If you happen to be in Vienna in the coming months and looking for an interesting exhibition, you will have the opportunity to see the „Brussels-Vienna Impressions“ by Andrea Morass-Maraszto. The expo takes place at „Erlebnis Europa” in Vienna, the newly opened visitor center of the European Parliament in Vienna.
When you think of Brussels, you probably think of the EU! A place where political decisions are made, deals are made and lobbyists in grey suits scurry through the corridors of the EU institutions. Those who have already been to Brussels have also explored the Grand Place, Manneken Pis and perhaps Sablon area and have probably tried mussels and waffles.
But how does it feel as an Austrian to be based in Brussels for a longer period of time? Vienna and Brussels are completely different cities, both in terms of architectural style and history, and yet – it’s human nature to want to make comparisons. These are some of Andrea’s observations:
My pictures follow impressions of everyday life: the daily traffic jam on the Rue de la Loi towards the EU institutions with the graffiti ‘the Future is Europe’ and in comparison: the Schottentor Vienna, for me always a central subway and tram station to the university and the city center. Where does Brussels look the most urban? I don’t choose the Grand Place but the Place De Broukère with the legendary Café Metropole, the ‘mini Times Square’ so to speak.
Brussels is beautiful in spring – so the pictures include the cherry blossoms in the Schaerbeek district. Did you know that the sky in Brussels on summer evenings is actually as eternally blue as Magritte painted it? That makes the summer evening, which in Belgium doesn’t get dark until 11 p.m., very special, but on the other hand you miss the possibility of swimming during the day, which in Vienna is great for refreshing yourself near the center.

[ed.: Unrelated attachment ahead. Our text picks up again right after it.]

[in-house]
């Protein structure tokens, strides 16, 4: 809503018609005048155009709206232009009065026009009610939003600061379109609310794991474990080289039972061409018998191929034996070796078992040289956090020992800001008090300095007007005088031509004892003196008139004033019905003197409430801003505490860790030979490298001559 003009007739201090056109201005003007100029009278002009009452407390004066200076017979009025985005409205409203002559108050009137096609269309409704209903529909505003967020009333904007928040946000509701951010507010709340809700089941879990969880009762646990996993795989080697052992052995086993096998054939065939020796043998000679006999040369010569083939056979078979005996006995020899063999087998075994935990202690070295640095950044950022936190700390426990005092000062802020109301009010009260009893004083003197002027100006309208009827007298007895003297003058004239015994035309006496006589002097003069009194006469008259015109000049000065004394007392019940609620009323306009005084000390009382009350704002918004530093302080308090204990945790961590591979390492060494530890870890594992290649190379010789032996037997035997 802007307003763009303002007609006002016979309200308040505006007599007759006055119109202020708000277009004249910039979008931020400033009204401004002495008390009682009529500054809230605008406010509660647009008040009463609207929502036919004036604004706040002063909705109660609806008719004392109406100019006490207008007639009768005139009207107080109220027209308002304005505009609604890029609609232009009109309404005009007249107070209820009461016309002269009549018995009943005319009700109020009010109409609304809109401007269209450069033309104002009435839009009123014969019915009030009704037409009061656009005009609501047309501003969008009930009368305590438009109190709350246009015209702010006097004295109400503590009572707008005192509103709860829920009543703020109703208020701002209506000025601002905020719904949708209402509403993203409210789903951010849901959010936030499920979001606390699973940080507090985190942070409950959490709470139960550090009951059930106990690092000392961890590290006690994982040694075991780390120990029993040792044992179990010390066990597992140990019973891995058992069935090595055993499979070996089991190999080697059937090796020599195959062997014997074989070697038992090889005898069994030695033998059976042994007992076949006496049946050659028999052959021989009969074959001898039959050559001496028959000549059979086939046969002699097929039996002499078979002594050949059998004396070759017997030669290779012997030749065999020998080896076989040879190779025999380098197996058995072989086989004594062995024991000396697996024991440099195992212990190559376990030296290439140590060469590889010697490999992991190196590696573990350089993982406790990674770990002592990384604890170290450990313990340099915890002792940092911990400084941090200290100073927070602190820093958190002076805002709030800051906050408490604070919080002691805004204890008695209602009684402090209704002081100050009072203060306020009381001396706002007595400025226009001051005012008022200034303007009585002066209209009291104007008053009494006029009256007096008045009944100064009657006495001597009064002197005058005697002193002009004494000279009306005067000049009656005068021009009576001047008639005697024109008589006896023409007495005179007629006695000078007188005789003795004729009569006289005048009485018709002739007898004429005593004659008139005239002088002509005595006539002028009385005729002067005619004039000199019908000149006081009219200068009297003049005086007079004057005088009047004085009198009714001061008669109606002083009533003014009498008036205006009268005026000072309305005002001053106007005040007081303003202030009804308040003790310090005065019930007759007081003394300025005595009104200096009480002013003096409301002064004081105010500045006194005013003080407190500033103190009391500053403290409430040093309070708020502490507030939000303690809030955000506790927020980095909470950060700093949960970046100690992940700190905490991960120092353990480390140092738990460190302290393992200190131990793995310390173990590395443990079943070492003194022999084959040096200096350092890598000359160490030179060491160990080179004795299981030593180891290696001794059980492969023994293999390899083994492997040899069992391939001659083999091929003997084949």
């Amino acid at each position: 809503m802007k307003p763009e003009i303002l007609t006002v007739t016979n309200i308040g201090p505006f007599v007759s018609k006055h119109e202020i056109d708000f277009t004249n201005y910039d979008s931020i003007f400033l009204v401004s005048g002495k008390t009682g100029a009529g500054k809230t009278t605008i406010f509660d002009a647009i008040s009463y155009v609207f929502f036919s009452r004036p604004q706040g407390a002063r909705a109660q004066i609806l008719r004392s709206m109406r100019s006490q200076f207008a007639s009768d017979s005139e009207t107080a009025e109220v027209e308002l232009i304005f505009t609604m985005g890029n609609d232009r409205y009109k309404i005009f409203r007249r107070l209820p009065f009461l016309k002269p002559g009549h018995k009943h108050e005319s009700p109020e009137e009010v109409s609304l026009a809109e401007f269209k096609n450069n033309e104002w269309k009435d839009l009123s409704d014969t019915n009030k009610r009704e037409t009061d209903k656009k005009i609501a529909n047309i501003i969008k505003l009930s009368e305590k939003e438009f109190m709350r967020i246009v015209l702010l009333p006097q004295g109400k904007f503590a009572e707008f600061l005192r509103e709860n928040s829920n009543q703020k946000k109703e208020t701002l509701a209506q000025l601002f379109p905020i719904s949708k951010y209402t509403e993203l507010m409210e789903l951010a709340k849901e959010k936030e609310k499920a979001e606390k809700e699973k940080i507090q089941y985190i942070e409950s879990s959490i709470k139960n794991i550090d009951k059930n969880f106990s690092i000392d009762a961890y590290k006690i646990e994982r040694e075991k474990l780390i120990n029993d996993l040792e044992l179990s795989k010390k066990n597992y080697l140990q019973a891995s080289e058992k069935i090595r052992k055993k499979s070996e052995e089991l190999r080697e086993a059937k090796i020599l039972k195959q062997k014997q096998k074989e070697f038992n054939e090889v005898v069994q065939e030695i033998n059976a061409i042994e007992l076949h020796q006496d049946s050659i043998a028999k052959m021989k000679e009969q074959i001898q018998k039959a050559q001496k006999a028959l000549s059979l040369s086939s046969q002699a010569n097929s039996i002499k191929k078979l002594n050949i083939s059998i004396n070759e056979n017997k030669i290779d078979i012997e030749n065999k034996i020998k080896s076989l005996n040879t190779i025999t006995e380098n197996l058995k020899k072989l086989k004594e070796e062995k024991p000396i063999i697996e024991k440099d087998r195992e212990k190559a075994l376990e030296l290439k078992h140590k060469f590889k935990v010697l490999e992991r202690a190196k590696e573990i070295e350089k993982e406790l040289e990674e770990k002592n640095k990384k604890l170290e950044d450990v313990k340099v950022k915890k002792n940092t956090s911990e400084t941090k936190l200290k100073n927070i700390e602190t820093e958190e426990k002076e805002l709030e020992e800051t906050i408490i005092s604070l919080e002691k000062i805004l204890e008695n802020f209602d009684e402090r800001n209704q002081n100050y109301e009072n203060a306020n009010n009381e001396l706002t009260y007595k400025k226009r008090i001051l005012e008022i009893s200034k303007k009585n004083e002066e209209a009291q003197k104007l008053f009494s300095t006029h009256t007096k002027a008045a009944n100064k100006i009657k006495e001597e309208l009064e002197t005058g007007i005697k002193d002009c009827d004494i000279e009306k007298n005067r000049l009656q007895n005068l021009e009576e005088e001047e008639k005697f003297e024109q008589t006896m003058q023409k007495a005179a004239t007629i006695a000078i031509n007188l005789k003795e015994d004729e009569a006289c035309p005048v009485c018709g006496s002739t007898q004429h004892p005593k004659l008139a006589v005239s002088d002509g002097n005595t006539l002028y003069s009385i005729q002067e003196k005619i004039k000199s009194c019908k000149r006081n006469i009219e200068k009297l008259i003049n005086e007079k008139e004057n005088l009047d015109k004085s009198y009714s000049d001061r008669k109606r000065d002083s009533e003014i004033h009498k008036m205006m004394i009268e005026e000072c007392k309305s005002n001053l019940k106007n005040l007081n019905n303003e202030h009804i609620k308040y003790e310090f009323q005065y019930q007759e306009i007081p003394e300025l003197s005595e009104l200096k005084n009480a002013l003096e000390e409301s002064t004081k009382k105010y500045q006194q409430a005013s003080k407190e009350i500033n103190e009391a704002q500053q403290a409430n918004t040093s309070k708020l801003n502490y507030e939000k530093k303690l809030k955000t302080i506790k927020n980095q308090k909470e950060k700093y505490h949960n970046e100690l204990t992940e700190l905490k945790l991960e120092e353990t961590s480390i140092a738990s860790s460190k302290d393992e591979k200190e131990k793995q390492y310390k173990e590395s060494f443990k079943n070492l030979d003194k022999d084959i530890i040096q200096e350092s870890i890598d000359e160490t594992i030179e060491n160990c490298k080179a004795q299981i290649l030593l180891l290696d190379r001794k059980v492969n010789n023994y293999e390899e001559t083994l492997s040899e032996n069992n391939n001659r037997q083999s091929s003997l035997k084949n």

Further pictures from this cycle, not all of which can be exhibited: What do residential areas in Brussels look like? What does a typical street in Brussels look like compared to one that I like in Vienna – here in the first district, around the corner from Cafe Prückel? How are houses in Brussels designed inside? They are often laid out as ‘trois pieces enfilade’ – three rooms nested one behind the other – the middle room of which has no window; next to it is a typical Viennese old building apartment, with double doors and herringbone parquet, etc.
Discover 11 digital drawings displaying these two very different cities will be shown. Get more info here or read our story about Andrea Morass-Maraszto.
From October 13 to December 15 – free entrance.